As a part of our ongoing pursuit to humanize the web, we are pleased to announce the launch of Kagi Small Web.

What is Kagi Small Web?

While there is no single definition, “small web” typically refers to the non-commercial part of the web, crafted by individuals to express themselves or share knowledge without seeking any financial gain. This concept often evokes nostalgia for the early, less commercialized days of the web, before the ad-supported business model took over the internet (and we started fighting back!)

For a deeper understanding, Ben Hoyt’s “The Small Web is Beautiful” serves as an excellent primer. Additionally, our GitHub repository links to several more articles on this topic.

Kagi Small Web offers a fresh approach by promoting recently published content from the “small web.” We gather new content, published within the last week, from a handpicked list of blogs and surface it in multiple ways:

Initially inspired by a vibrant discussion on Hacker News, we began our experiment in late July, highlighting blog posts from HN users within our search results. The positive feedback propelled the initiative forward. Today, our evolving concept boasts a curated list of nearly 6,000 genuine websites featuring people with a wide variety of interests.

The entire Kagi Small Web initiative, including the list of curated websites, is open-source and can be found on Kagi’s GitHub.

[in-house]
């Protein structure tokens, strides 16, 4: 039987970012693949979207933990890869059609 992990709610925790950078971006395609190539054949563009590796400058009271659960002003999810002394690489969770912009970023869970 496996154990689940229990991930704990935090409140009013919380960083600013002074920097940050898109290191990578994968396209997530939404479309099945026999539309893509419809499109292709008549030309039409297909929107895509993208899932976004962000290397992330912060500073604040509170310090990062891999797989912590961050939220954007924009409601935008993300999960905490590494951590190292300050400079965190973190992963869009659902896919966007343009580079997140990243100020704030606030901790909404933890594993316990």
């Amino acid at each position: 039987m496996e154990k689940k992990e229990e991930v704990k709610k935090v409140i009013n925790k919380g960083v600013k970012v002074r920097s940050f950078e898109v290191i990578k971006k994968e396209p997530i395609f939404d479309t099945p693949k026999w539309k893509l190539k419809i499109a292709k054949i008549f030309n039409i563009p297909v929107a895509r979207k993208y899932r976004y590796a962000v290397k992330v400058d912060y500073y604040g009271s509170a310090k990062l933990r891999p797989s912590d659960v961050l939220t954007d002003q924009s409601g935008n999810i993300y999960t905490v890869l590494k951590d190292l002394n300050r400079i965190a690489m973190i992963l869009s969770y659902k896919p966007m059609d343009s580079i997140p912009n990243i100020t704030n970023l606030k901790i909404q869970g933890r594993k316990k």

Small Web in Kagi Search: A Unique Flavor

Since inception, we’ve been featuring content from the small web through our proprietary Teclis and TinyGem search indexes. This inclusion of high-quality, lesser-known parts of the web is part of what sets Kagi’s search results apart and gives them a unique flavor.

Today we’re taking this a step further by integrating Kagi Small Web results into the index.

For instance, a search for “swiftui” now brings up this intriguing article from the small web. It discusses a noteworthy change in iOS 17 and comes from Keith Harrison’s “Use Your Loaf” blog. Yes, you’ve just met one of your “web neighbors.”

swiftui search example

(note that the example Kagi search URL has been generated using Kagi’s “Share this Search” feature, enabling users without a Kagi account to view the results)

And to compare to the above, see Google’s search results for “swiftui”.

Another example: a search for “apple watch” yields this recent piece from Timo’s ‘Screaming at My Screen’ blog.

apple watch example

Notice how it adds a fresh perspective to the prevailing opinions on Apple Watch, including a fascinating neighboring result about Apple Watch Pixels from 2015, coming from our Teclis index.

Compare this diversity to Google’s results for the same term.

We strongly believe that including the results from the “small web” not only brings us closer to a more humane experience in the web search, but makes the search genuinely better!

Introducing the Kagi Small Web Website

We are also launching the Kagi Small Web website, a new platform through which we want to surface all the recent content from the small web, that usually zips by in legacy search engines.